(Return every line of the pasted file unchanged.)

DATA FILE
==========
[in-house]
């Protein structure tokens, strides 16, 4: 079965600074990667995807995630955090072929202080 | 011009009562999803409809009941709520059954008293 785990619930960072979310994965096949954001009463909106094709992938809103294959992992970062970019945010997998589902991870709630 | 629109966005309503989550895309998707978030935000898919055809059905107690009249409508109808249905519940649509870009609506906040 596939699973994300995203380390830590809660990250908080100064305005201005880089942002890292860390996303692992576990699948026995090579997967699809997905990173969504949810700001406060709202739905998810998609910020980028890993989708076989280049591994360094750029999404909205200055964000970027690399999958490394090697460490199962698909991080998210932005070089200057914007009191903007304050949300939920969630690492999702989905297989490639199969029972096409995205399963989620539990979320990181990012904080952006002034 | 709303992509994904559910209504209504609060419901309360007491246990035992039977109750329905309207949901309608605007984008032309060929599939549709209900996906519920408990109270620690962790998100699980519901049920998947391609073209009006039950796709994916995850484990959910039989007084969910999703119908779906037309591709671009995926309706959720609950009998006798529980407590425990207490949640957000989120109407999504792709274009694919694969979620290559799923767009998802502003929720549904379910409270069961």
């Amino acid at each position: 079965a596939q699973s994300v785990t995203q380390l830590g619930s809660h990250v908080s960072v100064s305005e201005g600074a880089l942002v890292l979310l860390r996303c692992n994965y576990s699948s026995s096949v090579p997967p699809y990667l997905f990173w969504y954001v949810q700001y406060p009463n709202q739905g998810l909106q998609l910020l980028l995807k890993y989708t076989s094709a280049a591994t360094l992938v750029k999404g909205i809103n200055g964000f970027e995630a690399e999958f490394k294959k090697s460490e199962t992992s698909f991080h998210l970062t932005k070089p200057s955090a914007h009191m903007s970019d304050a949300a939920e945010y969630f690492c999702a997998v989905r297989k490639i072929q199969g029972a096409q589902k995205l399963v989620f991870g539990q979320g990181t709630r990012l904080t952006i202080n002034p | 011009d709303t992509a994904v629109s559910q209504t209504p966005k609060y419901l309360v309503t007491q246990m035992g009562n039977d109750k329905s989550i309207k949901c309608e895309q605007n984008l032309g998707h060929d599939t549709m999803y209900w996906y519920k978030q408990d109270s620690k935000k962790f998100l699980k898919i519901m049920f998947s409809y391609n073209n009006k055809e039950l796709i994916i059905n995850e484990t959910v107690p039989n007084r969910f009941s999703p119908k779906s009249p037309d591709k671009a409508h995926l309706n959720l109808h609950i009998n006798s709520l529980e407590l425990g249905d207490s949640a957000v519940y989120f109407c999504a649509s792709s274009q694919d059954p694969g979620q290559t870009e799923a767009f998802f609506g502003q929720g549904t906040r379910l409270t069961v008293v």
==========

[in-house]
């Protein structure tokens, strides 16, 4: 079965600074990667995807995630955090072929202080 | 011009009562999803409809009941709520059954008293 785990619930960072979310994965096949954001009463909106094709992938809103294959992992970062970019945010997998589902991870709630 | 629109966005309503989550895309998707978030935000898919055809059905107690009249409508109808249905519940649509870009609506906040 596939699973994300995203380390830590809660990250908080100064305005201005880089942002890292860390996303692992576990699948026995090579997967699809997905990173969504949810700001406060709202739905998810998609910020980028890993989708076989280049591994360094750029999404909205200055964000970027690399999958490394090697460490199962698909991080998210932005070089200057914007009191903007304050949300939920969630690492999702989905297989490639199969029972096409995205399963989620539990979320990181990012904080952006002034 | 709303992509994904559910209504209504609060419901309360007491246990035992039977109750329905309207949901309608605007984008032309060929599939549709209900996906519920408990109270620690962790998100699980519901049920998947391609073209009006039950796709994916995850484990959910039989007084969910999703119908779906037309591709671009995926309706959720609950009998006798529980407590425990207490949640957000989120109407999504792709274009694919694969979620290559799923767009998802502003929720549904379910409270069961």
């Amino acid at each position: 079965a596939q699973s994300v785990t995203q380390l830590g619930s809660h990250v908080s960072v100064s305005e201005g600074a880089l942002v890292l979310l860390r996303c692992n994965y576990s699948s026995s096949v090579p997967p699809y990667l997905f990173w969504y954001v949810q700001y406060p009463n709202q739905g998810l909106q998609l910020l980028l995807k890993y989708t076989s094709a280049a591994t360094l992938v750029k999404g909205i809103n200055g964000f970027e995630a690399e999958f490394k294959k090697s460490e199962t992992s698909f991080h998210l970062t932005k070089p200057s955090a914007h009191m903007s970019d304050a949300a939920e945010y969630f690492c999702a997998v989905r297989k490639i072929q199969g029972a096409q589902k995205l399963v989620f991870g539990q979320g990181t709630r990012l904080t952006i202080n002034p | 011009d709303t992509a994904v629109s559910q209504t209504p966005k609060y419901l309360v309503t007491q246990m035992g009562n039977d109750k329905s989550i309207k949901c309608e895309q605007n984008l032309g998707h060929d599939t549709m999803y209900w996906y519920k978030q408990d109270s620690k935000k962790f998100l699980k898919i519901m049920f998947s409809y391609n073209n009006k055809e039950l796709i994916i059905n995850e484990t959910v107690p039989n007084r969910f009941s999703p119908k779906s009249p037309d591709k671009a409508h995926l309706n959720l109808h609950i009998n006798s709520l529980e407590l425990g249905d207490s949640a957000v519940y989120f109407c999504a649509s792709s274009q694919d059954p694969g979620q290559t870009e799923a767009f998802f609506g502003q929720g549904t906040r379910l409270t069961v008293v």